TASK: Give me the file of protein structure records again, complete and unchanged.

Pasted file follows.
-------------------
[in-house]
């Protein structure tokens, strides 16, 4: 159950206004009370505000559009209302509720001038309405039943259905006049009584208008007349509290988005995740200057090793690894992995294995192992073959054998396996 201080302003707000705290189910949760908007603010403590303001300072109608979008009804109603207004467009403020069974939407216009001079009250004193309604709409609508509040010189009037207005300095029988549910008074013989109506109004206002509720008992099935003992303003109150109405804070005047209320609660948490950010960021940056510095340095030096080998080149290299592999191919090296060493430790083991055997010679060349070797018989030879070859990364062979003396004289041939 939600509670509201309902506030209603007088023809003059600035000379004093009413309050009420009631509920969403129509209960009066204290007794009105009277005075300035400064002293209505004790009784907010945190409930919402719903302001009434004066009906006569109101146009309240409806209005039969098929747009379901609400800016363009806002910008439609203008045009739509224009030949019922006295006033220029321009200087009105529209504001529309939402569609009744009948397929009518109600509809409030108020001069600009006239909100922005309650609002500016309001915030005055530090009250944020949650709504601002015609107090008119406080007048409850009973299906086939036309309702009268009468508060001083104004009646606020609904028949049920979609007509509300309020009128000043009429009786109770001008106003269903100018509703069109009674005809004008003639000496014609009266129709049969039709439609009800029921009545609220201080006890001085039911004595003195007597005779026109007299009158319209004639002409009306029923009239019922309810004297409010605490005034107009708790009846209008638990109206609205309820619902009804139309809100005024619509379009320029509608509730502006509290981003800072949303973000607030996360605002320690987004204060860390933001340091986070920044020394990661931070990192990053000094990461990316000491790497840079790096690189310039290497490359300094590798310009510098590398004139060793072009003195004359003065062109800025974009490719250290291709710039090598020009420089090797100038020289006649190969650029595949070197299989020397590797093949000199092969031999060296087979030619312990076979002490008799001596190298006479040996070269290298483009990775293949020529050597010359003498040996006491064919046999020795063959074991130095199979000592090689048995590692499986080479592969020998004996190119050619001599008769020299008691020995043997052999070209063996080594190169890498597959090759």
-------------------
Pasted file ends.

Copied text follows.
[in-house]
């Protein structure tokens, strides 16, 4: 159950206004009370505000559009209302509720001038309405039943259905006049009584208008007349509290988005995740200057090793690894992995294995192992073959054998396996 201080302003707000705290189910949760908007603010403590303001300072109608979008009804109603207004467009403020069974939407216009001079009250004193309604709409609508509040010189009037207005300095029988549910008074013989109506109004206002509720008992099935003992303003109150109405804070005047209320609660948490950010960021940056510095340095030096080998080149290299592999191919090296060493430790083991055997010679060349070797018989030879070859990364062979003396004289041939 939600509670509201309902506030209603007088023809003059600035000379004093009413309050009420009631509920969403129509209960009066204290007794009105009277005075300035400064002293209505004790009784907010945190409930919402719903302001009434004066009906006569109101146009309240409806209005039969098929747009379901609400800016363009806002910008439609203008045009739509224009030949019922006295006033220029321009200087009105529209504001529309939402569609009744009948397929009518109600509809409030108020001069600009006239909100922005309650609002500016309001915030005055530090009250944020949650709504601002015609107090008119406080007048409850009973299906086939036309309702009268009468508060001083104004009646606020609904028949049920979609007509509300309020009128000043009429009786109770001008106003269903100018509703069109009674005809004008003639000496014609009266129709049969039709439609009800029921009545609220201080006890001085039911004595003195007597005779026109007299009158319209004639002409009306029923009239019922309810004297409010605490005034107009708790009846209008638990109206609205309820619902009804139309809100005024619509379009320029509608509730502006509290981003800072949303973000607030996360605002320690987004204060860390933001340091986070920044020394990661931070990192990053000094990461990316000491790497840079790096690189310039290497490359300094590798310009510098590398004139060793072009003195004359003065062109800025974009490719250290291709710039090598020009420089090797100038020289006649190969650029595949070197299989020397590797093949000199092969031999060296087979030619312990076979002490008799001596190298006479040996070269290298483009990775293949020529050597010359003498040996006491064919046999020795063959074991130095199979000592090689048995590692499986080479592969020998004996190119050619001599008769020299008691020995043997052999070209063996080594190169890498597959090759």